If an NEO applicant files more than one application, all but the first one in the door will be tossed as “conflicting” pursuant to Section 73.3518 of the rules. While the Bureau’s public notice does not expressly address the point, Section 73.855 of the rules prohibits any person or entity from holding attributable interests in more than one LPFM station. And Section 73.860 prohibits all cross-ownership of full-service and LPFM stations, although it does permit some very limited cross-ownership of LPFM and FM translators. The application form (Form 318) is set up to ferret out information about such things.

One more eligibility consideration: applicants must be “local” as that concept is defined in Section 73.853 of the rules. Since that definition is particularly detailed in its requirements, we strongly suggest that prospective applicants thoroughly familiarize themselves with it before getting too deep into the project.

Protection Requirements. LPFM applications will have to protect: all existing vacant FM allotments; and all outstanding FM, FM Translator, FM Booster and TV Channel 6 authorizations; and all applications for any of those services that were on file prior to June 17, 2013 (the date of the public notice announcing the filing window).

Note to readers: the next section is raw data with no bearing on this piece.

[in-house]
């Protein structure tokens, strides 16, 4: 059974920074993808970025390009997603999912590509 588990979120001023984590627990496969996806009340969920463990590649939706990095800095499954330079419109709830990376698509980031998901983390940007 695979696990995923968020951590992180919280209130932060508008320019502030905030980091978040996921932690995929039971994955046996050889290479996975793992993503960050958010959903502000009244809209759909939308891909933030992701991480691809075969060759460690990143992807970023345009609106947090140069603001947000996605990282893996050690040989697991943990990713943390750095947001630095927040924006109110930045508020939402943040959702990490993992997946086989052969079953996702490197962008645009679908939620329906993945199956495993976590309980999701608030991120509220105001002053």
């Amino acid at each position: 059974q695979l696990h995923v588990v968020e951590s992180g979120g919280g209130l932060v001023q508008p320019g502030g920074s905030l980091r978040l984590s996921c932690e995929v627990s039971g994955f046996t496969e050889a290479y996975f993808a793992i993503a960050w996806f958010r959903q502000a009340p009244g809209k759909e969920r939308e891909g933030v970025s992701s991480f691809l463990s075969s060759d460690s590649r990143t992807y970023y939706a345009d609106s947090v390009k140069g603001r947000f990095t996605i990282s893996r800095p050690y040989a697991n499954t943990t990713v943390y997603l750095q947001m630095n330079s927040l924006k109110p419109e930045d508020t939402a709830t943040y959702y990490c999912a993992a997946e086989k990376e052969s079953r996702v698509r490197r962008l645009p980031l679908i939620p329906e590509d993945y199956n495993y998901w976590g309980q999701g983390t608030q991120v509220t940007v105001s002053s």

Form 318. If you want to file in this window, you’ve got to use the April, 2013 version of Form 318. Since you have to file through CDBS, and since that version of the form is presumably the only one currently available, that shouldn’t be a problem. No filing fee is required. The public notice instructs applicants that CDBS will give them a confirmation that their applications have been “successfully filed” and that, unless they get such a notice screen, they should take steps to determine whether their applications really have been filed.

The Bureau also cautions that applicants should not share the CDBS account passwords with anyone not authorized to modify their proposals. Bear in mind that applications filed during the window period will not be publicly available until after the window closes.